After his initial analysis of the globe, McClintock's first reaction was to continue the stabilization process by making relatively minor repairs. But following several lengthy discussions with Mount Vernon's collections staff, the decision was made to go forward with a far more extensive conservation. If successful, Washington's globe would look much more like it did when it first arrived in New York City in 1790.
To those unfamiliar with the advanced conservation techniques used by McClintock, the process was a bit unnerving. Using steam, he removed the entire paper surface from the sphere, placing sections of the map side by side on a large table. Wielding a small scalpel and a microscope, McClintock carefully cleaned and stabilized each section.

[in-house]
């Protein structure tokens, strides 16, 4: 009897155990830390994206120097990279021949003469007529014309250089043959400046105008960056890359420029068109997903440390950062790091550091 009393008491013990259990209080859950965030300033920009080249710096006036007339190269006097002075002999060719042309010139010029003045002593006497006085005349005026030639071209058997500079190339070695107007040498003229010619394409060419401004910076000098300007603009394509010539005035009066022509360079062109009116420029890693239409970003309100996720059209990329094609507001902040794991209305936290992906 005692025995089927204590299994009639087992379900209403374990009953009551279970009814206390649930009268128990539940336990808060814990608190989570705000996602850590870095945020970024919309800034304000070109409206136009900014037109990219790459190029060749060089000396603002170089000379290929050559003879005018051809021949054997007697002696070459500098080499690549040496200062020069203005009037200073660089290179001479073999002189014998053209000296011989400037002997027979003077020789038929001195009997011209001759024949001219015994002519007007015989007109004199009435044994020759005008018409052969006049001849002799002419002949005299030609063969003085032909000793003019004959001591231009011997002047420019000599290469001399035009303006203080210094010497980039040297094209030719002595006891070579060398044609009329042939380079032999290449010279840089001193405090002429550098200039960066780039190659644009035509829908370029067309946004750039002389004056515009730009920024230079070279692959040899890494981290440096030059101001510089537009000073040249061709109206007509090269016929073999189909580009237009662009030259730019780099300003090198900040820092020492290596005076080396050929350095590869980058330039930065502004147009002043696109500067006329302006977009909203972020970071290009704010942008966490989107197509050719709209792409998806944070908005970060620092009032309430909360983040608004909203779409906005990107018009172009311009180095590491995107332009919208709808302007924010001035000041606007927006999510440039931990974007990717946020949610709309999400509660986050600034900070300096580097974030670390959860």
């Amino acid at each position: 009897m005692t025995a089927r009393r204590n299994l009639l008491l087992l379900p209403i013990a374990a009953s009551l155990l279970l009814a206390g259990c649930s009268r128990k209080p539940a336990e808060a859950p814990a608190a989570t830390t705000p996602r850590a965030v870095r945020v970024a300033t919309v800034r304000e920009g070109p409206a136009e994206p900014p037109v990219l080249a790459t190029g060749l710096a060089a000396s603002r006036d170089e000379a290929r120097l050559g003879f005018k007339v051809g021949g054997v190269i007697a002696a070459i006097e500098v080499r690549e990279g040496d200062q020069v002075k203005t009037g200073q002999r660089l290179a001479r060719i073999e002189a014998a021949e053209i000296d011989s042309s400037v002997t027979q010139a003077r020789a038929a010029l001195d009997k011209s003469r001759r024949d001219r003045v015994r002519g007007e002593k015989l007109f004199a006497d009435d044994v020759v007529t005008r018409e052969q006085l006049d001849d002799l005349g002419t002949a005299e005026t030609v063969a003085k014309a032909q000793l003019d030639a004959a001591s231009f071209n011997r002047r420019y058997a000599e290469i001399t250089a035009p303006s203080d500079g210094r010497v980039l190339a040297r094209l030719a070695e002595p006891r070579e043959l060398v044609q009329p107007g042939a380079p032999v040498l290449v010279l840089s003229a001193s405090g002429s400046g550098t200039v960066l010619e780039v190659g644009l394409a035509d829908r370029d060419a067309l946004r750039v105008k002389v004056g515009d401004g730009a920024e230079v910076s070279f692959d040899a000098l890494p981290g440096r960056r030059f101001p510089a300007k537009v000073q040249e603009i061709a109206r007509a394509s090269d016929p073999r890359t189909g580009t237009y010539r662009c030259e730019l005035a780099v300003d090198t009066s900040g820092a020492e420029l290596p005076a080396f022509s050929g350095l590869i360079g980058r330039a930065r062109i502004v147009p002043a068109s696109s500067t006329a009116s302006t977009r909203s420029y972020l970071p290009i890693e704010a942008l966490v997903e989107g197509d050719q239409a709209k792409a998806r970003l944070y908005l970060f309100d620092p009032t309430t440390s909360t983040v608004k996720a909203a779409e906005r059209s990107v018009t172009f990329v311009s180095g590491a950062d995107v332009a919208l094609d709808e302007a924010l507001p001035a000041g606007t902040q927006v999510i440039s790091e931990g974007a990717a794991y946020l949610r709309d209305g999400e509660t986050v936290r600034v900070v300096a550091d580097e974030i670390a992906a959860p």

Meanwhile, the sphere was reshaped and repaired before being covered with Japanese paper applied with a wheat starch paste.
Although McClintock left some of the original inconsistencies in the globe "as is," he used watercolors to revive some of the pigments that defined different nations. Minor repairs were also made to the meridian ring and the mahogany stand.